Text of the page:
Further, pathogens from both viruses can become airborne, where they can remain for a few minutes to a few hours, allowing them to be inhaled. 1 This is now considered the primary way that today’s COVID-19 is spread.
Taking a Closer Look at Risers and Floor Drains
Every building has what are called “risers.” These are a supply line, usually made of copper, metal, or plastic, that remove water to water-using fixtures like sinks, restroom fixtures, and showers in a facility.
Each riser connecting to one of these water-using fixtures is fitted with a U-shaped water trap, commonly known as U-traps or P-traps. The primary purpose of these traps is to prevent sewer gasses from being released into the facility.
These traps have not changed much for decades and are found in facilities around the globe. When filled with water, they function properly, blocking sewer and other gasses from being released into the facility.
However, in Block E of the Amoy Apartments in Hong Kong, the water in many of these traps had evaporated. This provided a direct opening to the sewer below. Further, it allowed for the release of sewer gasses and gasses from infected stool in the waste pipe to be released into the apartments.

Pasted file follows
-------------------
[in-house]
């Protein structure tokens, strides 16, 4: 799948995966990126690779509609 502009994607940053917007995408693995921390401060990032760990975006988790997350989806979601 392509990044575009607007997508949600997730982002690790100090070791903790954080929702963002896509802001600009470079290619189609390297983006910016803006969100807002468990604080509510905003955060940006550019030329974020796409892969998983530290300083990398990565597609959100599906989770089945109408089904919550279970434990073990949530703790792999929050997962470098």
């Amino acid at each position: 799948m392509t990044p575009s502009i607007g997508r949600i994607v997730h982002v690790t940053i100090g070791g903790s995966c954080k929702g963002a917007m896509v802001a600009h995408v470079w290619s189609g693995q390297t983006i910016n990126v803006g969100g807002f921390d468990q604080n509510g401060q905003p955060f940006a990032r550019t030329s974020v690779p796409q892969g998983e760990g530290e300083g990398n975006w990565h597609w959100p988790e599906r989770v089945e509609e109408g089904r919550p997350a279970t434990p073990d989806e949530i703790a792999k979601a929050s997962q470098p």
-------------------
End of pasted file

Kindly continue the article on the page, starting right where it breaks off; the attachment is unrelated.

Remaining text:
Ultimately, it was found that the pathogens that caused SARS were found in these gasses. As they were inhaled, victims contracted the disease.
Why this Happened?
Water frequently flows through toilets, sinks, and bathtub drains. As a result, the U-traps for these fixtures works properly because they remain filled with water.
However, each bathroom in the Amoy Apartments had a floor drain installed. Residents told public health investigators that they regularly mopped the bathroom floors, but it was determined that the mopping did not generate enough water flow to fill the U-traps below.
It was also later uncovered that many residents stored items in their bathrooms, often directly over these floor drains. This prevented any water from draining down the pipe and filling the U-trap.
This allowed the infected gasses to be released into the apartments. Making matters worse, investigators reported the following:
“Amoy residents installed window-mounted exhaust fans in most bathrooms. The type and size of the exhaust fan were not, however, dictated by building management. The bathrooms were small (less than 50 square feet each) and, according to WHO, many residents had installed high-powered fans with capacities 6 to 10 times higher than the capacity that would be required for such a small space.” 1